Innovation/Global Risk

IKEA: Can You Feel Small When You’re Really Big?

Anders Dahlvig Thinks You Can’t!

By Shlomo  Maital     

 

 

 

 Consider IKEA.   This Swedish company, founded by Inqvar Kamprad at his uncle Ernst’s table in 1943, has revolutionized the global furniture business.  It is the world’s largest furniture retailer, and its innovation is its business model, not its products.  We now have a new book, The IKEA Edge, by Anders Dahlvig, who rose from store manager to become Kamprad’s right-hand man.  Here is what Fortune magazine said about this book: 

 Dahlvig does give a brief history of Ikea’s evolution into the privately held retail giant that generated $31 billion in 2009,  with 125,000 employees (ran 300 stores, operated in 38 countries and was the 3rd largest buyer of wood in the world). But more often than not, the book is about management — motivating and inspiring employees, keeping an entrepreneurial streak as a company grows, creating loyalty and diversity, the role of a CEO. The book is rich in ideas about how to take a brand that has a strong regional culture and make it global. While some of these lessons are helpful and refreshing (Dahlvig suggests having numerous people report to you so you don’t have time to micromanage or hover), I wanted more of a personal story about his time at the company. Instead the book is written in the style of Ikea itself: practical and no-frills.

 What is IKEA’s secret of success?  Fierce supply-chain management, bulk buying and the creation of a unique customer experience.  Consider IKEA’s restaurants. Their real purpose?    

   “Take, for example, the fact that its restaurants generate $1.5 billion in sales. But the main reason behind those 15 Swedish meatballs for $3.99 is not to make a profit — it’s to highlight the store’s low prices and get the customer to shop longer.”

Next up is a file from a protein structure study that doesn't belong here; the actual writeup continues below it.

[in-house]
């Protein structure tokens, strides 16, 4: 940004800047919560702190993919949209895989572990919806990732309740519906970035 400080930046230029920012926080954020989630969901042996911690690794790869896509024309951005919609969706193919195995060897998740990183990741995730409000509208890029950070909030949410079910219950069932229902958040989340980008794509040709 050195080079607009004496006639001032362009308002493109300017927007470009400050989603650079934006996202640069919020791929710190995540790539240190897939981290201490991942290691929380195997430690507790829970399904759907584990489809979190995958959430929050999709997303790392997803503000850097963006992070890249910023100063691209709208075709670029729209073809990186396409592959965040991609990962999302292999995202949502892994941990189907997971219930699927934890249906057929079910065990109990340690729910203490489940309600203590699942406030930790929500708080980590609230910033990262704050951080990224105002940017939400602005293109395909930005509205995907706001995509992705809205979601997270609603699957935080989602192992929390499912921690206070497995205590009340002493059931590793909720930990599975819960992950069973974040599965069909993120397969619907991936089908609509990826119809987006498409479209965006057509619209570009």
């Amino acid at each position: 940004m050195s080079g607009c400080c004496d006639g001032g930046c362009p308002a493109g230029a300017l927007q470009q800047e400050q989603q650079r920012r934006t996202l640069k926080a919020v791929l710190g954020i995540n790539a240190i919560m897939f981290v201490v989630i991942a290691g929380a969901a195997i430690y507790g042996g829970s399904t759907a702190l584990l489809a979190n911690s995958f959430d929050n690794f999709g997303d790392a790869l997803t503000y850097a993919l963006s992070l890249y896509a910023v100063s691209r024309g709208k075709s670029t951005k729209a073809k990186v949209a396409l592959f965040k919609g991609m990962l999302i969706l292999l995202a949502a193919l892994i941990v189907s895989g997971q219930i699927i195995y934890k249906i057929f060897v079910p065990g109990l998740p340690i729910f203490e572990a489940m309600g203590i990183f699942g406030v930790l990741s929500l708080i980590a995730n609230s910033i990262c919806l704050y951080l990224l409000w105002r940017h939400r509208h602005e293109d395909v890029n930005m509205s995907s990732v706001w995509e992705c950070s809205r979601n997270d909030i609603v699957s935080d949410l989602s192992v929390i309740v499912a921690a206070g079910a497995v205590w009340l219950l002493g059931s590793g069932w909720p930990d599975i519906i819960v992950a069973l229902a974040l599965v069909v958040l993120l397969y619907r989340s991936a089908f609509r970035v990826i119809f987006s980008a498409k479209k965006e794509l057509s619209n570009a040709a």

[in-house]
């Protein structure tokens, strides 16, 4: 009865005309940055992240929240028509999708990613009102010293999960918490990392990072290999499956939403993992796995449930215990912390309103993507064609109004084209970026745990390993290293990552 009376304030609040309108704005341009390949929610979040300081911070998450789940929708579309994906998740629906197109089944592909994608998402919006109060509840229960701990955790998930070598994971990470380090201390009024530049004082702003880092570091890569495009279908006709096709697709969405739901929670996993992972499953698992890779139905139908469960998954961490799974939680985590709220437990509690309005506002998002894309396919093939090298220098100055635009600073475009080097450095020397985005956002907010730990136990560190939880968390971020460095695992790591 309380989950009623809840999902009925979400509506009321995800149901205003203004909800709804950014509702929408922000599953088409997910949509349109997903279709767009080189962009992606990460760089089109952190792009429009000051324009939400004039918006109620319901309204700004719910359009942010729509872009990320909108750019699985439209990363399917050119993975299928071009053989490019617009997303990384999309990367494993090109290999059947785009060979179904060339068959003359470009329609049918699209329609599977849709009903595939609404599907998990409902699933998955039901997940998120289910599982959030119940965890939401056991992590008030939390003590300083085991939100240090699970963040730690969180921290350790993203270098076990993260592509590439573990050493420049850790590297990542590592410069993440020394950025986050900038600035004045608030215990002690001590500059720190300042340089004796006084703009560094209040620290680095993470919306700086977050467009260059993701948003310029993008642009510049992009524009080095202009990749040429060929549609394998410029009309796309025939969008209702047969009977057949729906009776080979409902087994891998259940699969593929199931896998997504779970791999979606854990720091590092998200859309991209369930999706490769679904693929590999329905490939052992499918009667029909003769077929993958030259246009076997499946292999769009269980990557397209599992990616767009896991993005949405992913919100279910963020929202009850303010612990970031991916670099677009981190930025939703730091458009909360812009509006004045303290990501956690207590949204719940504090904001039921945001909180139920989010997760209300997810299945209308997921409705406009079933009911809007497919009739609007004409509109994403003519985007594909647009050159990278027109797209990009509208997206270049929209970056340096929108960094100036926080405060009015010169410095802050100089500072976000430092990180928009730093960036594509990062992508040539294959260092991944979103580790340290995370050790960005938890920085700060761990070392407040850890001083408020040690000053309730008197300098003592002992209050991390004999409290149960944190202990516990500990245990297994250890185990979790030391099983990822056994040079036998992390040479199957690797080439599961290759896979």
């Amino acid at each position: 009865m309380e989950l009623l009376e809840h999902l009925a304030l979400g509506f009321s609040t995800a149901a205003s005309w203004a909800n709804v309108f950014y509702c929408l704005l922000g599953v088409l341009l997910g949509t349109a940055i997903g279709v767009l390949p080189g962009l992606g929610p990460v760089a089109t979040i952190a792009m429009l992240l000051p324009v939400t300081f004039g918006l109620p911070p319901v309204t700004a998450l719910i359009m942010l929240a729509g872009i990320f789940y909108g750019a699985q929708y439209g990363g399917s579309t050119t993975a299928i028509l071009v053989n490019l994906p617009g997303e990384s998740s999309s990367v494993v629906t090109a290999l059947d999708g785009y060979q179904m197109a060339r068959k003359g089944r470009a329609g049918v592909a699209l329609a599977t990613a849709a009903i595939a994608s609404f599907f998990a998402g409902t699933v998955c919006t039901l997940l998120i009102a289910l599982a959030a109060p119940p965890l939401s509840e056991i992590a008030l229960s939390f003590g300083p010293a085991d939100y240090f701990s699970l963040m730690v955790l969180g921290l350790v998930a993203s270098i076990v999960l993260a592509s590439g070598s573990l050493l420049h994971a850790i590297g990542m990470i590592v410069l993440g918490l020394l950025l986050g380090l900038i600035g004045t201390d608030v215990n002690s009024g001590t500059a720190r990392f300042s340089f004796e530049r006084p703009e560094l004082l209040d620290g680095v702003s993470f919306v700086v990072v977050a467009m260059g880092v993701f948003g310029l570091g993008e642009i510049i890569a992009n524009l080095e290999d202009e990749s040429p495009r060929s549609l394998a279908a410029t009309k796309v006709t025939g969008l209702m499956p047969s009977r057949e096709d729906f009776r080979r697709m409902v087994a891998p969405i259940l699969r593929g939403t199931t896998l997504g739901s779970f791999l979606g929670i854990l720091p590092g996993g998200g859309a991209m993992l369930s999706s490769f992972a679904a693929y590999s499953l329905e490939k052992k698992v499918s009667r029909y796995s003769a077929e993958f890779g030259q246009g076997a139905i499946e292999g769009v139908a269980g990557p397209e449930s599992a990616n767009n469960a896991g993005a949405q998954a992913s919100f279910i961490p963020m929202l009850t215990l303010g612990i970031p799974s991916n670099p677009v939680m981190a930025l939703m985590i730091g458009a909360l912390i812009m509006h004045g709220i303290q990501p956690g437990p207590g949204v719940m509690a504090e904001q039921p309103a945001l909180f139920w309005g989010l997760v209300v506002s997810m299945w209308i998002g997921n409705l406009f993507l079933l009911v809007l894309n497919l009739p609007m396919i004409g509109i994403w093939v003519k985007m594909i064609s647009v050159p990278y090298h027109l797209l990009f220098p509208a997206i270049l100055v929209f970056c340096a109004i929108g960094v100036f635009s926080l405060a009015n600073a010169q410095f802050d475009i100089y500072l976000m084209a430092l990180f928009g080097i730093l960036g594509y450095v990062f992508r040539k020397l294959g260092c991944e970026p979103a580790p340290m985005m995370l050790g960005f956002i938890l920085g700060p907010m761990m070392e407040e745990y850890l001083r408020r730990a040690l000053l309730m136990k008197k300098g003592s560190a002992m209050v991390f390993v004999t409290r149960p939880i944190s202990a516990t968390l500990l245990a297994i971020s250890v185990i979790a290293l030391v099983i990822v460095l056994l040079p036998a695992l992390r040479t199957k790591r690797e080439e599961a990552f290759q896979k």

Dahlvig knows clearly why IKEA and any company exists:  ” A company’s reason for existence should be to contribute to a better society.”   

    It’s hard to imagine these words coming out of the mouths of most U.S. CEOs, says FORTUNE.  But it might serve them well if they at least read the book.

    IKEA’s founder is now 85, and about to retire.  Dahlvig is worried.  He recently told BBC’s Business Daily:    “What will happen when the founder of IKEA is not around?  What will happen to IKEA?    The founder is 85, this transition is about to happen. He is less visible in the business.  Transition is on the way. My biggest worry for the company is, the loss of the values, he is the guardian of that. This is the soul of the company. The consequence of losing the values is, the loyalty of employees declines, and we become like every other company.   This is our first generational change.  That’s a worry.   The fact that IKEA is becoming bigger, a bureaucracy, the small company feel is declining, maybe inevitable, but,  I’m worried about that, and worried about the loss of the culture and the values.   And I don’t have a solution, how you can act like a small company when you are the size of IKEA.” 

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